RVNG INTL. put out music that nobody else would think of releasing, and they package it to the highest standards. The jewel in their crown is obviously the collaborative FRKWYS series, which to date has paired – amongst others – Eno collaborator Laraaji with Blues Control, Juan Atkins with Psychic Ills, and synth legend David Borden with a mini-orchestra featuring Oneohtrix Point Never, Samuel Godin, Laurel Halo and James Ferraro, but there’s also been a superb series of singles from New York duo Blondes, and the double-disc reissue/reinterpretation of Harald Grosskopf’s Synthesist.

Essential releases:
Harald Grosskopf – Synthesist / Resynthesist
Blondes – ‘Lover’ / ‘Hater’
Julianna Barwick & Ikue Mori – FRKWYS Vol. 6


Bruce Gilbert – ‘Eline Cout II’

Editions Mego continued its prolific, maybe profligate, release schedule throughout 2011. Much good came from its three recently minted sub-labels – Spectrum Spools (curated by Emeralds’ John Elliott) Ideologic Organ (curated by Stephen O’Malley) and Old News (dedicated to electronic works by Jim O’Rourke), and there were plenty of curveballs on the main imprint too – not least the acoustic avant-blues of Bill Orcutt. Nonetheless, what most impressed about Mego this year was its renewed commitment to the kind of hardcore computer music which made its name: Russell Haswell, Florian Hecker, Mark Fell and Yasunao Tone all weighed in with heavy-going but edifying digital experiments. Most important of all, though, were the lavish reissues of post-Wire work by Bruce Gilbert: 1986’s solo set The Shivering Man and a mammoth vinyl box set collecting the albums of Dome, the duo of Gilbert and Graham Lewis.

Essential releases:
Bruce Gilbert – The Shivering Man
Mark McGuire – A Young Person’s Guide To Mark McGuire
Russell Haswell – IN IT: Immersive Live Salvage


LV & Joshua Idehen – ‘Northern Line’

Dusk and Blackdown’s Keysound label has always had its moments of greatness – it’s easy to forget that even before this year, they’d released music from Skream, Starkey, Durrty Goodz, Zomby and Burial – but has also never seemed 100% consistent, lacking a core unit of artists; without a family. 2011 was the year where they finally fulfilled their potential, releasing excellent artist albums by Sully, Damu and most notably, LV and Joshua Idehen, continuing the saga of dubstep’s most intriguing crew in LHF and snapping up one of the UK’s most promising new artists in Logos.

Essential releases:
LV & Joshua Idehen – Routes
LHF – EP2: The Line Path
Dusk – ‘Fraction’

03: 100% SILK

Maria Minerva – ‘Little Lonely’

Though hard to defend from that pejorative tag “hipster house”, the impact and influence of 100% Silk, the no-fi dance label curated by Amanda ‘LA Vampires’ Brown, was huge this year. It launched the careers of some seriously exciting talents – namely Maria Minerva and Ital – and intrigued with a range of oneaway killers, from the psychotropic dub-disco of The Deeep to the low-slung acid of Cuticle and the bloodthirsty EBM of Xander Harris. Most importantly, 100% Silk harked back to a time in club music when energy and attitude were more important than polished production.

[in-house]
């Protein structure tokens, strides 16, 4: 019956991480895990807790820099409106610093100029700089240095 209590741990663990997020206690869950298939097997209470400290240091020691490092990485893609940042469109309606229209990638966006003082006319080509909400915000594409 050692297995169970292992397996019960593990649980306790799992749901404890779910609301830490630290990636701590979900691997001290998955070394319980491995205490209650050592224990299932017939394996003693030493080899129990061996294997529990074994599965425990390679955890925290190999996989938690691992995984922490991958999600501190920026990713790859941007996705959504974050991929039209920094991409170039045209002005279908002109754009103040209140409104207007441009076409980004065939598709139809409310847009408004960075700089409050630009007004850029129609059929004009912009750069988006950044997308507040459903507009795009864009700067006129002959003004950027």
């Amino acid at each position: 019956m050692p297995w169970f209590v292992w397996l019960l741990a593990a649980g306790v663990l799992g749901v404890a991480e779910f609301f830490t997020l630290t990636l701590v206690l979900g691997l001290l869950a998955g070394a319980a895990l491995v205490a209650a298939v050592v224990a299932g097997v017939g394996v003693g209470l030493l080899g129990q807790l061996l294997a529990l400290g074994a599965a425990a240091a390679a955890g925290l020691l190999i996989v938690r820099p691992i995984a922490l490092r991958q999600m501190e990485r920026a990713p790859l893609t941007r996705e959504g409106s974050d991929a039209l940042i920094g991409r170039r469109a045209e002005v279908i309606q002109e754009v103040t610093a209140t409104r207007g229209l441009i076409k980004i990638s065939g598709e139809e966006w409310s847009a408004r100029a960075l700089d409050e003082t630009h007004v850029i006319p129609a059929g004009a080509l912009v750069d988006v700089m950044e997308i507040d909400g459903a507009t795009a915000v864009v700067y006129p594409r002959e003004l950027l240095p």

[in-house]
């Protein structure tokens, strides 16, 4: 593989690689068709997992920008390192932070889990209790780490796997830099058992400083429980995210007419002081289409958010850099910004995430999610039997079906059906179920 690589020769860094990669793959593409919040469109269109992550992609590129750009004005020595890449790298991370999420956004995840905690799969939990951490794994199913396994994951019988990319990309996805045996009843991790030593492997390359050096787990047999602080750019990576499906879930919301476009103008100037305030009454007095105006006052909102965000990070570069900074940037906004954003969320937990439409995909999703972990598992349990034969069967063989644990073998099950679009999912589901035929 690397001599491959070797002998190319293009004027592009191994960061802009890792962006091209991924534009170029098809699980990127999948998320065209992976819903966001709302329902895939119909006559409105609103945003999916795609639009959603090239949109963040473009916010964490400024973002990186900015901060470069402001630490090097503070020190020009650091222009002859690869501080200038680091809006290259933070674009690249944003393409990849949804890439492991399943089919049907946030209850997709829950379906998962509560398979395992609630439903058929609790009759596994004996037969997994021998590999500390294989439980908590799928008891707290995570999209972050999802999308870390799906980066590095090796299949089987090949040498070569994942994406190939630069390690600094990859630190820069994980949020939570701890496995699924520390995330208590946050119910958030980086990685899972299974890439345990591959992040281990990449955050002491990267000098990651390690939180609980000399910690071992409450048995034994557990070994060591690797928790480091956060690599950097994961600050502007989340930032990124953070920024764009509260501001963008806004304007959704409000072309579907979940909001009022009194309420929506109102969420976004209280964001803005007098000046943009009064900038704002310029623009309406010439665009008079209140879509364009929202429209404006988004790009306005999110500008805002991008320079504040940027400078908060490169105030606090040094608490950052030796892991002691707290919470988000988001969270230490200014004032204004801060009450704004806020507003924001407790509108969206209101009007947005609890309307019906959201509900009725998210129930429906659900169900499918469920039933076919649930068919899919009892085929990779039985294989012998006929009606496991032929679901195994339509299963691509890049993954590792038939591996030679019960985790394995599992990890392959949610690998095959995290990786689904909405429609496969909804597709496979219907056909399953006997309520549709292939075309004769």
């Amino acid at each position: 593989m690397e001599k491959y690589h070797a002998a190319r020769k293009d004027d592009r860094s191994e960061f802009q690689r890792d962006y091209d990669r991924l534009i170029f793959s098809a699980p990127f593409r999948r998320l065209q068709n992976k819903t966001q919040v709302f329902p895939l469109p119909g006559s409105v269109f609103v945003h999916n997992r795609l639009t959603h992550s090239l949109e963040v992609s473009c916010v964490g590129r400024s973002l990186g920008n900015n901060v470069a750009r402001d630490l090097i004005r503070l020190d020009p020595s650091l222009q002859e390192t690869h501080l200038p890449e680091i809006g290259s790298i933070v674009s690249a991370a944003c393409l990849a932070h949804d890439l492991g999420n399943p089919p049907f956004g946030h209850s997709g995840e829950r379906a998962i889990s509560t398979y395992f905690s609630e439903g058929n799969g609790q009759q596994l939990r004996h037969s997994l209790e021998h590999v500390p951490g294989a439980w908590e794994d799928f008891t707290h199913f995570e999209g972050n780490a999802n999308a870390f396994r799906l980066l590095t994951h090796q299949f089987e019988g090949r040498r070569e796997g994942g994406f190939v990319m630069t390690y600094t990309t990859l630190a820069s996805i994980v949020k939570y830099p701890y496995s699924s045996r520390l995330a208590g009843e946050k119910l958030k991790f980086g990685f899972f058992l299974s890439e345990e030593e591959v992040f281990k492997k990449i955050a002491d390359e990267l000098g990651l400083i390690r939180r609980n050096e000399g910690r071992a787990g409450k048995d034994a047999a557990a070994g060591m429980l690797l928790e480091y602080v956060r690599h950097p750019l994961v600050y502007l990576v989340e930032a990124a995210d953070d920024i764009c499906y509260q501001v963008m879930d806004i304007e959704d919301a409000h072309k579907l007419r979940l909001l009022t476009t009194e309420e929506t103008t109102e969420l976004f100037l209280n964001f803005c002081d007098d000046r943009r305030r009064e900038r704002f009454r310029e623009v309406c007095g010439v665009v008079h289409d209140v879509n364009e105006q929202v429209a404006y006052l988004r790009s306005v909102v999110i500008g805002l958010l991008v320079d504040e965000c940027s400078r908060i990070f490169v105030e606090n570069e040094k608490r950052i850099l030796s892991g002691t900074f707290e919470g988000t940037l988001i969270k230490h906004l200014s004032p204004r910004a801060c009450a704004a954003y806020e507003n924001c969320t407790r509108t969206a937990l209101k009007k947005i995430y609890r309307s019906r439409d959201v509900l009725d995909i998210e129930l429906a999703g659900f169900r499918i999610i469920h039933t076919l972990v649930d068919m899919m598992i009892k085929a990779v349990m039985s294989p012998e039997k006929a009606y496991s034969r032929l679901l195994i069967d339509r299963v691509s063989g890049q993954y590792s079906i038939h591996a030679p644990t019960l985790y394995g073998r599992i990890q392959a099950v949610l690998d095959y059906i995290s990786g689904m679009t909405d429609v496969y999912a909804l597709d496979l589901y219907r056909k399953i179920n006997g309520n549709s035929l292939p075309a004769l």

Essential releases:
Ital – ‘Ital’s Theme’
Maria Minerva – ‘Noble Savage’
Octo Octa – ‘Let Me See You’


Vatican Shadow – ‘Washington Buries Al-Qaeda Leader At Sea’

These are harsh, unforgiving times, and there’s no label better equipped to soundtrack them than New York’s Hospital Productions. Hospital’s preferred outlet is still the short-run cassette edition and occasional vinyl salvo, but most of its key works have been made available digitally, meaning there’s no excuse not to get your hands dirty. Label head Dominick Fernow led the charge this year – as ever – with his minimal synth and Muslimgauze-inspired recordings as Vatican Shadow, some of the most vital and far-reaching work of his career; Alberich’s Psychology Of Love and NATO-Uniformen were similarly rhythm-conscious, while more traditionally abrasive Hospital sounds could be found on Force Publique Congo’s various offerings and the label’s 300th release, the epic 3xCS White Eye Of Winter Watching compilation. The lavish triple-vinyl reissue of Kevin Drumm’s dark ambient masterpiece Imperial Distortion was a sizable bonus.

Essential releases:
Vatican Shadow – Pakistan Military Academy
Alberich – Psychology of Love
VA – White Eye Of Winter Watching


Laurel Halo – ‘Aquifer’

It’s simple, really: Hippos in Tanks simply put out more good records than anyone else in 2011. Hype Williams and Autre Ne Veut cemented their status as two of the underground’s most exciting acts with One Nation and Body, while Laurel Halo’s Hour Logic took any remaining boundaries between alternative pop music, IDM, house and techno and completely dissolved them. d’Eon and Grimes’ Darkbloom and Sleep Over’s Forever were the weakest releases to emerge from the Hippos camp this year, which speaks volumes – both are intriguing records that promise much for the future. To cap off the year, they signed madcap hero James Ferraro, and coaxed out perhaps his most brilliant, demented yet immediate album to date in Far Side Virtual. Salute.

Essential releases:
Laurel Halo – Hour Logic
James Ferraro – Far Side Virtual
Autre Ne Veut – Body